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May 9, 2011 11:30 AM

foodie vacation...would love your suggestions!


i am planning to take a few weeks off in a row by myself at the end of may/beginning of june, and would love to hear your ideas for what types of foodie trips you would take.

i was thinking of signing up for a 3-5 day cooking class somewhere in california...or perhaps staying on a farm somewhere and eating super fresh foods and learning more about farming.

what trips have you taken in the past that you've loved? what trips would you love to take? thanks in advance for your suggestions!

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  1. Charleston, SC might be a good spot for you. So many good seasonally and regionally sourced restaurants. A company called Bulldog Tours offers both culinary tours and kitchen tours.

    I didn't realize that Charleston was such a food destination until we got there. It was a nice surprise.

    1 Reply
    1. Won't work for you this time but if you want to try a similar experience in November sometime, this is an annual event:

      1 Reply
      1. re: ferret

        thanks for the link, next vaca :)

      2. Eat your way around Southeast Asia. So much amazing food in that part of the world.

        3 Replies
        1. re: boogiebaby

          Agree with boogiebaby - one could spend three weeks in Malaysia and just scratch the surface. Three weeks in Singapore would cover most places for most folks. It is very user-friendly, and single traveler-friendly. Malaysia requires a lot of driving.

          1. re: bulavinaka

            +1 for Singapore. Hands down the most food-tastic destination I have ever visited! And I didn't even know about hawker stands when I went!! Needless to say, I have to return!

            1. re: sarahe1

              Yeah, I get to Singapore once a year or so on business. I'm heading back next month and my taste buds can't wait. I've never done it for a vacation, but that has pluses and minuses. The minus is that I don't get to bring my wife, but the plus is, all my meals are on expense account!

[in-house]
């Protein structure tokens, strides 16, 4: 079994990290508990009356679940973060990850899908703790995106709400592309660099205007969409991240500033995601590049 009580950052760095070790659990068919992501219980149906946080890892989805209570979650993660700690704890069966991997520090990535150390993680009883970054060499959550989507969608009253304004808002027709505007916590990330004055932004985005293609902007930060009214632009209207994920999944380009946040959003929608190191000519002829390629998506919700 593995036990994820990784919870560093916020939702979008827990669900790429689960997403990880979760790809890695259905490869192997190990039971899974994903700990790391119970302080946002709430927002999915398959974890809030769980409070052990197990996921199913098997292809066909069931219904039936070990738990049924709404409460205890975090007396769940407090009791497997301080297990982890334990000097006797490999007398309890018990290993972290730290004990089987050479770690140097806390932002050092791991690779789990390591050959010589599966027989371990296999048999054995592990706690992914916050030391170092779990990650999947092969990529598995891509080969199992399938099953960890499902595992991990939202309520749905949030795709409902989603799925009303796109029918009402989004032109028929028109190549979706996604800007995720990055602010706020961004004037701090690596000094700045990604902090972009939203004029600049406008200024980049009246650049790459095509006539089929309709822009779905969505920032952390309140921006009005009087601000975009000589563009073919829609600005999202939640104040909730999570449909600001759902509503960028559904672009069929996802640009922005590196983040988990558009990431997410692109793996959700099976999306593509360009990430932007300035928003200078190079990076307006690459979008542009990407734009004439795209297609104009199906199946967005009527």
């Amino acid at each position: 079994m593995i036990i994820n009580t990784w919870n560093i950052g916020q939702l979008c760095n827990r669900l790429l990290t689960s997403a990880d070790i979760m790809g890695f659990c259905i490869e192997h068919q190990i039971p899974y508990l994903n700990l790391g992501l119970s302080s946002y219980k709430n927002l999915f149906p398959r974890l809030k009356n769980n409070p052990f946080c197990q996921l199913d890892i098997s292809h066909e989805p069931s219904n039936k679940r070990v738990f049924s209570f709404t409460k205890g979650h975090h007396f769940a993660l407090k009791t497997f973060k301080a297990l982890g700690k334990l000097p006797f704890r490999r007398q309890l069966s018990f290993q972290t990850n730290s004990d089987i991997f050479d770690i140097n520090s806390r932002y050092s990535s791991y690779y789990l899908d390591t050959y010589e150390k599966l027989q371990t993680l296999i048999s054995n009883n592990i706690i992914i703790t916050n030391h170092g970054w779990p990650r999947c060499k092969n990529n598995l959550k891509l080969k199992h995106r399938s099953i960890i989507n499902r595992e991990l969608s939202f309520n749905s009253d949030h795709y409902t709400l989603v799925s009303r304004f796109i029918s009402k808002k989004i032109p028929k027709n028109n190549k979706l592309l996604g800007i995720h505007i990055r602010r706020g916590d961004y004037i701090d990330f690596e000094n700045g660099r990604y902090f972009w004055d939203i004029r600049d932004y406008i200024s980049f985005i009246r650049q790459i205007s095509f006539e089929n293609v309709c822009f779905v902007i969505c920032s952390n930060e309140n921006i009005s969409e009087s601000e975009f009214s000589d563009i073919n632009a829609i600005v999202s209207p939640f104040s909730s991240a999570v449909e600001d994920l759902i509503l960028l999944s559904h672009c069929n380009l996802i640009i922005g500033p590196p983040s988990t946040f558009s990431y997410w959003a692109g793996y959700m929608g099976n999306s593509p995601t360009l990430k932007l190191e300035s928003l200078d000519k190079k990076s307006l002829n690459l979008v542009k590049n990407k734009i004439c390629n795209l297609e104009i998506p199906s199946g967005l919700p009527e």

2. Last time DH and I went to Montreal we really loved the markets. So next trip we are renting an efficiency with a kitchen so we can enjoy some of the delicious meats and sausages we can't bring back over the US border. Having lunch out, shopping and then whipping up a local specialty for dinner is sometning I'm looking forward to. And I'm bringing my cast iron skillet and a few key spices with me.

          1. Mexico offers great cooking classes in San Miguel de Allende, Guadalajara, Puebla, Oaxaca, other places. I have retired twice (?) in Mexico, to a large degree for the food, and I will again.

            3 Replies
            1. re: Veggo

              is it safe to go there? i know that there is a travel advisory for parts of mexico...

              1. re: melitoto

                Fair point. I am disheartened that violence has moved into such beautiful and heretofore tranquil areas as Michoacan. FWIW, the Yucatan with all its good eats has mercifully been spared, and today has a crime rate as low as that in Canada.

                1. re: melitoto

                  Depends on where you go, but by and large, for a tourist in areas away from the northern border, Mexico is safe. Veggo is right that the Yucatan has the lowest rate of narco related violence.

                  There are a couple of other Mexican options...Mexico City and Oaxaca. Between all the markets and great restaurants you could spend weeks eating your way around that town. Check out Nick Gilman's book and blog Good Food in Mexico City - . Mexico City is truly one of the great food cities of the world.

                  Oaxaca is another fantastic food oriented destination. Do Spanish immersion for a week and live with a Mexican family and see what and how they eat. Take classes with Susana Trilling at Season's of My Heart cooking school - or take classes with Pilar Cabrera at La Olla - . There is a different market worth visiting every day of the week. The Friday market in Ocotlan is a sprawling affair both inside and out. The Wednesday market in Etla a smaller more casual set-up. The Sunday market at Tlacolula a sea of Zapotec faces and goods. Learn how mezcal is made and how to drink it. Eat crickets and worms, or simply sit at one of the tables underneath the portales facing out onto the zocalo and watch the world go by.